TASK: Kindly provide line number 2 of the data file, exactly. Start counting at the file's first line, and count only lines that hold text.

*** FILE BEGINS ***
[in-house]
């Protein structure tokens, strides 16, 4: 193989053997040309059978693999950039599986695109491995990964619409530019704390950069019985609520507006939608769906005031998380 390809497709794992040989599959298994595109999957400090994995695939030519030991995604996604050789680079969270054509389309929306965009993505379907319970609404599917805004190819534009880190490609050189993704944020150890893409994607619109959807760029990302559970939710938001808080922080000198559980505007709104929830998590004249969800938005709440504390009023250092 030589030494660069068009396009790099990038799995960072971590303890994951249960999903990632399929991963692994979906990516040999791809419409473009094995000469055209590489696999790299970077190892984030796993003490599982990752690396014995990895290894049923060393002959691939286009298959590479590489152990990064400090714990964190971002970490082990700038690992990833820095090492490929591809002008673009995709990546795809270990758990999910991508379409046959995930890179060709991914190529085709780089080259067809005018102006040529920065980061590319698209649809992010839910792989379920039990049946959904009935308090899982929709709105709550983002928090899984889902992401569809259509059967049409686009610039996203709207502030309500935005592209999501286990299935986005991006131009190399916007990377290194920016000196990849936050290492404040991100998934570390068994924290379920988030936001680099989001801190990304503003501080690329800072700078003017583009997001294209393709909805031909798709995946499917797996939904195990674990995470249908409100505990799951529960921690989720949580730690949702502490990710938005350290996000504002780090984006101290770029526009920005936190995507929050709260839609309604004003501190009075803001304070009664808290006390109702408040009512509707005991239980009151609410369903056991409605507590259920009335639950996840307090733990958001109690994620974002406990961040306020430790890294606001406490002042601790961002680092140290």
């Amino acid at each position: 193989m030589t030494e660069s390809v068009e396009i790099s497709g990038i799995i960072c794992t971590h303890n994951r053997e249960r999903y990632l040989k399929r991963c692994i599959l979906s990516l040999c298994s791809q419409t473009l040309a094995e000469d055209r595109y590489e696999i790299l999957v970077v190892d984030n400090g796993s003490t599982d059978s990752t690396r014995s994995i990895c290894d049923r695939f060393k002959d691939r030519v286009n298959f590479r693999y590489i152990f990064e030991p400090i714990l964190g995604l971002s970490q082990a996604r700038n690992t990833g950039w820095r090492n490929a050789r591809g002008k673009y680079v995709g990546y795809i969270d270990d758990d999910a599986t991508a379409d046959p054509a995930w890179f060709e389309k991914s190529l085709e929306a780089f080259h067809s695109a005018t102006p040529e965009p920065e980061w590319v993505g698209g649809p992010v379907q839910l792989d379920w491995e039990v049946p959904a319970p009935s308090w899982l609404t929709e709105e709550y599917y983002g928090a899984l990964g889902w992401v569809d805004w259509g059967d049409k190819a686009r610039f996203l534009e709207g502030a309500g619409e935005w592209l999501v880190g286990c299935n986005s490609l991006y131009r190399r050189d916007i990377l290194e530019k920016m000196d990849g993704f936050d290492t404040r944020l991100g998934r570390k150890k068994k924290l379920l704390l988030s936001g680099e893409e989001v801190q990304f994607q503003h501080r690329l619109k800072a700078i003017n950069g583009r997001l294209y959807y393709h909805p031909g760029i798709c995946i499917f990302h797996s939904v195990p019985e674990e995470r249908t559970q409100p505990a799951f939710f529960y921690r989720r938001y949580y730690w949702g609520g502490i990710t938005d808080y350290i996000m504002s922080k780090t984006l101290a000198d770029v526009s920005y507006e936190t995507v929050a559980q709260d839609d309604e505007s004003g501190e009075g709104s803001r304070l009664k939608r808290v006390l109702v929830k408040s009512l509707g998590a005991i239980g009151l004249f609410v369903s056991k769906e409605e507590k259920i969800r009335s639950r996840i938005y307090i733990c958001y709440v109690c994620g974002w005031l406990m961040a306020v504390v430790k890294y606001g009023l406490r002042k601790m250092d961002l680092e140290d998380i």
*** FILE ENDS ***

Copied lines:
């Protein structure tokens, strides 16, 4: 193989053997040309059978693999950039599986695109491995990964619409530019704390950069019985609520507006939608769906005031998380 390809497709794992040989599959298994595109999957400090994995695939030519030991995604996604050789680079969270054509389309929306965009993505379907319970609404599917805004190819534009880190490609050189993704944020150890893409994607619109959807760029990302559970939710938001808080922080000198559980505007709104929830998590004249969800938005709440504390009023250092 030589030494660069068009396009790099990038799995960072971590303890994951249960999903990632399929991963692994979906990516040999791809419409473009094995000469055209590489696999790299970077190892984030796993003490599982990752690396014995990895290894049923060393002959691939286009298959590479590489152990990064400090714990964190971002970490082990700038690992990833820095090492490929591809002008673009995709990546795809270990758990999910991508379409046959995930890179060709991914190529085709780089080259067809005018102006040529920065980061590319698209649809992010839910792989379920039990049946959904009935308090899982929709709105709550983002928090899984889902992401569809259509059967049409686009610039996203709207502030309500935005592209999501286990299935986005991006131009190399916007990377290194920016000196990849936050290492404040991100998934570390068994924290379920988030936001680099989001801190990304503003501080690329800072700078003017583009997001294209393709909805031909798709995946499917797996939904195990674990995470249908409100505990799951529960921690989720949580730690949702502490990710938005350290996000504002780090984006101290770029526009920005936190995507929050709260839609309604004003501190009075803001304070009664808290006390109702408040009512509707005991239980009151609410369903056991409605507590259920009335639950996840307090733990958001109690994620974002406990961040306020430790890294606001406490002042601790961002680092140290």